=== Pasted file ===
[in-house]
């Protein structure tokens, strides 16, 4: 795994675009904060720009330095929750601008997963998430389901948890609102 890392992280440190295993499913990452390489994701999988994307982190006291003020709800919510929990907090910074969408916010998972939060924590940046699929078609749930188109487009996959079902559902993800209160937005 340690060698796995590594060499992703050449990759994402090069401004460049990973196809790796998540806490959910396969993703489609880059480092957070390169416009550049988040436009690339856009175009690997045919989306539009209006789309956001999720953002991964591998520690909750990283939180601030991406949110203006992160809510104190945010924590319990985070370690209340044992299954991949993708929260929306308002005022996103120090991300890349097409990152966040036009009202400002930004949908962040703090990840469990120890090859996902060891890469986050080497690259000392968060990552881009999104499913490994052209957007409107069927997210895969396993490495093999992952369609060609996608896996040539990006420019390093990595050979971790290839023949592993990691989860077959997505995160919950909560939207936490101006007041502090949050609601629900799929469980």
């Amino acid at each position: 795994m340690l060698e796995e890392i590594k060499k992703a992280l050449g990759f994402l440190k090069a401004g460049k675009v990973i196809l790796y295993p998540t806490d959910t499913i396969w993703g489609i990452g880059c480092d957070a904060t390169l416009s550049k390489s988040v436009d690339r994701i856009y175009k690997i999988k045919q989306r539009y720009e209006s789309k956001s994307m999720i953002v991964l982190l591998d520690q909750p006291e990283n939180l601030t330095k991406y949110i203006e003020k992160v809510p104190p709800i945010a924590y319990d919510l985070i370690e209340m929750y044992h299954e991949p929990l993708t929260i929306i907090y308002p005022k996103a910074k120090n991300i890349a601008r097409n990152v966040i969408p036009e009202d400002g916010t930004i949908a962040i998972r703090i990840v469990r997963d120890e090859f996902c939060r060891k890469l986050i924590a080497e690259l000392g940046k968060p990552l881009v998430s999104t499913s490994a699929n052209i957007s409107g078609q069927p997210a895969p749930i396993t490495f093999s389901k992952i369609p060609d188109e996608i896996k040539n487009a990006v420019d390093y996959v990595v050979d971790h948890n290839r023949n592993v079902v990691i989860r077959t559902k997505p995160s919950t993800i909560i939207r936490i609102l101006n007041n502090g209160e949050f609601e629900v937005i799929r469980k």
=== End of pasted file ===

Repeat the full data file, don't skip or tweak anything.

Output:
[in-house]
């Protein structure tokens, strides 16, 4: 795994675009904060720009330095929750601008997963998430389901948890609102 890392992280440190295993499913990452390489994701999988994307982190006291003020709800919510929990907090910074969408916010998972939060924590940046699929078609749930188109487009996959079902559902993800209160937005 340690060698796995590594060499992703050449990759994402090069401004460049990973196809790796998540806490959910396969993703489609880059480092957070390169416009550049988040436009690339856009175009690997045919989306539009209006789309956001999720953002991964591998520690909750990283939180601030991406949110203006992160809510104190945010924590319990985070370690209340044992299954991949993708929260929306308002005022996103120090991300890349097409990152966040036009009202400002930004949908962040703090990840469990120890090859996902060891890469986050080497690259000392968060990552881009999104499913490994052209957007409107069927997210895969396993490495093999992952369609060609996608896996040539990006420019390093990595050979971790290839023949592993990691989860077959997505995160919950909560939207936490101006007041502090949050609601629900799929469980």
């Amino acid at each position: 795994m340690l060698e796995e890392i590594k060499k992703a992280l050449g990759f994402l440190k090069a401004g460049k675009v990973i196809l790796y295993p998540t806490d959910t499913i396969w993703g489609i990452g880059c480092d957070a904060t390169l416009s550049k390489s988040v436009d690339r994701i856009y175009k690997i999988k045919q989306r539009y720009e209006s789309k956001s994307m999720i953002v991964l982190l591998d520690q909750p006291e990283n939180l601030t330095k991406y949110i203006e003020k992160v809510p104190p709800i945010a924590y319990d919510l985070i370690e209340m929750y044992h299954e991949p929990l993708t929260i929306i907090y308002p005022k996103a910074k120090n991300i890349a601008r097409n990152v966040i969408p036009e009202d400002g916010t930004i949908a962040i998972r703090i990840v469990r997963d120890e090859f996902c939060r060891k890469l986050i924590a080497e690259l000392g940046k968060p990552l881009v998430s999104t499913s490994a699929n052209i957007s409107g078609q069927p997210a895969p749930i396993t490495f093999s389901k992952i369609p060609d188109e996608i896996k040539n487009a990006v420019d390093y996959v990595v050979d971790h948890n290839r023949n592993v079902v990691i989860r077959t559902k997505p995160s919950t993800i909560i939207r936490i609102l101006n007041n502090g209160e949050f609601e629900v937005i799929r469980k």